In 2012, as a worldwide collaboration of physicists labored to assemble findings that would spawn global headlines, 33 computational scientists at Brookhaven National Laboratory were working equally long and tense hours to keep many of those particle hunters supplied with constantly updated information.
“Those were probably the most exciting moments of my professional career, and this was true for many other people working in computing,” recalls Michael Ernst about his group’s role in the discovery of the Higgs boson. Ernst directs the RHIC and ATLAS Computing Facility (RACF) at Brookhaven, which has served as a key data hub for two massive particle accelerators making landmark findings in physics.
“It was essential for everybody directly involved in the analysis to have immediate access to the data. Everybody was committed to resolving problems, regardless of what the hour. Whenever something was not going as projected there were automatic alarms, and people got out of their beds to solve these problems immediately.”
Since 2000, RHIC – for Relativistic Heavy Ion Collider – has pushed gold ions to near-light speeds around a 2.4-mile racetrack at Brookhaven, colliding them at energies of up to 500 billion electron volts (GeV). That high-energy crash is thought to free an optimal number of quarks from their normal bondage to gluons, something theoreticians say last happened 100 millionths of a second after the Big Bang.
Researchers anticipated the collisions would result in intensely hot gaseous plasmas of quarks and gluons. But RHIC experiments are instead showing these extreme conditions create a perfect liquid – a substance that flows with virtually no viscosity.
The RHIC, in essence, is a time machine. So is the Large Hadron Collider (LHC), a 17-mile track at the French-Swiss border. At intervals since 2008, the LHC has smashed together beams of protons at energy levels of up to 8 trillion electron volts (TeV). Theoretically, that can recreate other kinds of physics from just after the Big Bang.
The LHC’s most notable finding to date is the apparent discovery of the last major fundamental particle needed to complete the Standard Model dictated by quantum mechanics. Theoreticians say the Higgs boson begat the mass in most states of matter.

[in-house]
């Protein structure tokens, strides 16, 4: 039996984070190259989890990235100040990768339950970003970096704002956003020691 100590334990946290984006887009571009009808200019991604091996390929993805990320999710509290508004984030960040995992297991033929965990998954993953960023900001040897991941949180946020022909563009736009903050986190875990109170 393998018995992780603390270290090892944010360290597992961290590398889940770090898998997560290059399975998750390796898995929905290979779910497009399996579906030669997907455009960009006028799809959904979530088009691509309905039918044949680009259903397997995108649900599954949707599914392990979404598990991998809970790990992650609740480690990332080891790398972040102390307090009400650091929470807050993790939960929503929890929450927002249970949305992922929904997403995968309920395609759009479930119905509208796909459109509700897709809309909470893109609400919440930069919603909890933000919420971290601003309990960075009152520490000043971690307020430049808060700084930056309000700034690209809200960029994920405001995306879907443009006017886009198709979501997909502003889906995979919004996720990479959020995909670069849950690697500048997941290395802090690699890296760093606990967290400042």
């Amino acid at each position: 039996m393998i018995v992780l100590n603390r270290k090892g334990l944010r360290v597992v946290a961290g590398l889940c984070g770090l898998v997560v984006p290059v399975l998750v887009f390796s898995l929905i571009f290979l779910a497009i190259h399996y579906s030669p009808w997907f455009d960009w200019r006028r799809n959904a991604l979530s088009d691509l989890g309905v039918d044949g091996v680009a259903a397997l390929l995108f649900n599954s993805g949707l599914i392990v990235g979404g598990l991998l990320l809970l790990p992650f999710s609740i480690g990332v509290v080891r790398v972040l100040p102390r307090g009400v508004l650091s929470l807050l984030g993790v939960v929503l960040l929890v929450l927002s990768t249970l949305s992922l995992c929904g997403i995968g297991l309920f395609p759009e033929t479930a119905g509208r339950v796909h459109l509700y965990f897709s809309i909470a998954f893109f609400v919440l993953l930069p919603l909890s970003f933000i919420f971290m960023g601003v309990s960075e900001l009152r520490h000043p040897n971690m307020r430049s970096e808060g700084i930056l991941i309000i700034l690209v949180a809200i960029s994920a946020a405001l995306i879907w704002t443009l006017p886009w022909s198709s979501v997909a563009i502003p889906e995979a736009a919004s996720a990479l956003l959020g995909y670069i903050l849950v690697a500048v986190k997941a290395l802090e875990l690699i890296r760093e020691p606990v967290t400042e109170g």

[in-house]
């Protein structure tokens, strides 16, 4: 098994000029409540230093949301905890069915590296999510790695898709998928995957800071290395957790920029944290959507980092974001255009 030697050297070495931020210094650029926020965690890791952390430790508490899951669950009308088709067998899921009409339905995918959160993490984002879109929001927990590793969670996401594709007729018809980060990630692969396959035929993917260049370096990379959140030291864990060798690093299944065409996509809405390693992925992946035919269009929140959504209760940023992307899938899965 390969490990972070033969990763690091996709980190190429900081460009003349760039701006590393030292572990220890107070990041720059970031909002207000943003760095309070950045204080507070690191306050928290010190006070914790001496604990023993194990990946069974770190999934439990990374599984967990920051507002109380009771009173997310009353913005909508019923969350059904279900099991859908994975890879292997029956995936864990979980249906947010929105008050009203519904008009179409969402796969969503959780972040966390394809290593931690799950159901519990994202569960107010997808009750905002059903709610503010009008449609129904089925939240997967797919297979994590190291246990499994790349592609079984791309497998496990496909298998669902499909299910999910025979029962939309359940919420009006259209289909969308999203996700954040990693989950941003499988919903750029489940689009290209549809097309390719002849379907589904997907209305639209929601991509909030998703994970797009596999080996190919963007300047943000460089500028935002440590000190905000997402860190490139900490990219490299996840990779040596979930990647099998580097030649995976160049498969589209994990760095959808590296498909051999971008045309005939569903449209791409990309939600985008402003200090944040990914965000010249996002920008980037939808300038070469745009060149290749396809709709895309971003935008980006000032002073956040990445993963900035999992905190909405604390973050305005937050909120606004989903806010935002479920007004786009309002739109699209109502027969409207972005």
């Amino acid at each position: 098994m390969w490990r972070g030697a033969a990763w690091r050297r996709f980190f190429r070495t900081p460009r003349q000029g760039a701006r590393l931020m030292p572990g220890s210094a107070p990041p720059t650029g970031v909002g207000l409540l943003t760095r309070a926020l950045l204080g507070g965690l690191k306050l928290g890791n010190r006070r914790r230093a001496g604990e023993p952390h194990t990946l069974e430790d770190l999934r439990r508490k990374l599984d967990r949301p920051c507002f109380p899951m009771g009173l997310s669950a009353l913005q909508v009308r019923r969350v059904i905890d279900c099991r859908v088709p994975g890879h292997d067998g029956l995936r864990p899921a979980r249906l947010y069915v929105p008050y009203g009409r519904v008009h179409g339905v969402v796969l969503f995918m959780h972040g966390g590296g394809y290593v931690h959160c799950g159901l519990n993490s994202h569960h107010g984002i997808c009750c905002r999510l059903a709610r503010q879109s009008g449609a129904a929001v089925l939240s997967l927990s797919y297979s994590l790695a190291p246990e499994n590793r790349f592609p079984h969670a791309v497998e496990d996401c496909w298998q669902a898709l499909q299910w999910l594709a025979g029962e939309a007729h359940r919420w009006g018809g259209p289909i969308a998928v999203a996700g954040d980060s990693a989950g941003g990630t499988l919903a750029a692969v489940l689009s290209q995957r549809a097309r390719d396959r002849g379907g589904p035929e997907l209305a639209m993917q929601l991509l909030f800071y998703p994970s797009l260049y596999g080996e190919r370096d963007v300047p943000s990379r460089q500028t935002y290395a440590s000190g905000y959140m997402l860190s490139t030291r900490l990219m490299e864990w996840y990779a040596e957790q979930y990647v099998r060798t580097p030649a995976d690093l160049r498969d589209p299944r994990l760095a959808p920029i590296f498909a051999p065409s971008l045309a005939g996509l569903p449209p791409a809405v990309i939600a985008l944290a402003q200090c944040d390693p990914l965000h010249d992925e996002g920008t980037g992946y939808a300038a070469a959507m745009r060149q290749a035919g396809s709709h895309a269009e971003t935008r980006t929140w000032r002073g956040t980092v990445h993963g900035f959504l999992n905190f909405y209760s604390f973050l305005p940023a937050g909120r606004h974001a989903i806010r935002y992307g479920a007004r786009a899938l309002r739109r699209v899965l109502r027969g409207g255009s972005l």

The Tevatron, a 4-mile, 1 TeV proton-and-antiproton smasher at the Fermi National Accelerator Laboratory (Fermliab) near Batavia, Illinois, narrowed down the Higgs search before closing in 2011. That quest then refocused at the higher-energy LHC. Meanwhile, both Fermilab and Brookhaven took on major roles in the European-based mission.
Seeking particles and states of matter that don’t exist in today’s world are needles-in-haystacks challenges that demand careful sifting through the many fragments from ferocious matter smashing.
The Higgs challenge has confronted about 6,000 scientists from 38 nations with byproducts from 600 million proton-proton collisions per second, reports CERN, the laboratory that hosts the LHC. Only one of each trillion such bust-ups would likely create a Higgs, Brookhaven experts say. Caught outside its time zone, each candidate Higgs would instantly decay, in as many as a dozen ways, into other detectable particles.
RHIC’s gold-gold ion smashups, meanwhile, occur thousands of times a second to generate many more fragments for more than 1,000 other investigators in the U.S. and abroad to analyze.
These two divergent experiments pose another set of challenges for the information scientists at Ernst’s RACF. Besides managing megadata for all RHIC collaborators, Brookhaven and Fermilab also agreed to split the more imposing information management duties for all U.S. collaborators in the LHC.
That means RACF serves about 600 Americans who analyze fragments logged by the LHC’s huge ATLAS particle detector. Fermilab supplies an equal number using LHC’s other detector, called CMS.
Both LHC detectors have collectively generated about 30 petabytes of data annually, information that’s still under analysis during a two-year LHC shutdown for maintenance and upgrading. When the LHC resumes operations early this year at more powerful 13 TeV energy levels, that data flow will balloon “between a factor of four and five,” Ernst predicts.
Brookhaven’s own RHIC, meanwhile, has accumulated 35 petabytes of raw data, “a volume that we could probably scale up by another factor of 10,” he says. Brookhaven offered to take on this dual role because of the large overlap, Ernst says, in the data handling needs of both RHIC and ATLAS.
RACF is among about 140 data centers sharing the LHC’s information-handling duties via a high-speed global fiber optic data grid. PanDA, a special workload management system for ATLAS that draws on disk storage, processors and enabling software, ensures that all of that detector’s researchers receive whatever data they need, regardless of where they’re working.
“I think it’s fair to say that all these resources combined form a worldwide distributed supercomputer,” Ernst says.
Meanwhile, RHIC uses domestic fiber-optic pipelines of the Energy Sciences Network and Internet2, plus National Science Foundation-sponsored transatlantic and transpacific links, to update information for its users in the U.S., Europe, South Korea, China and India.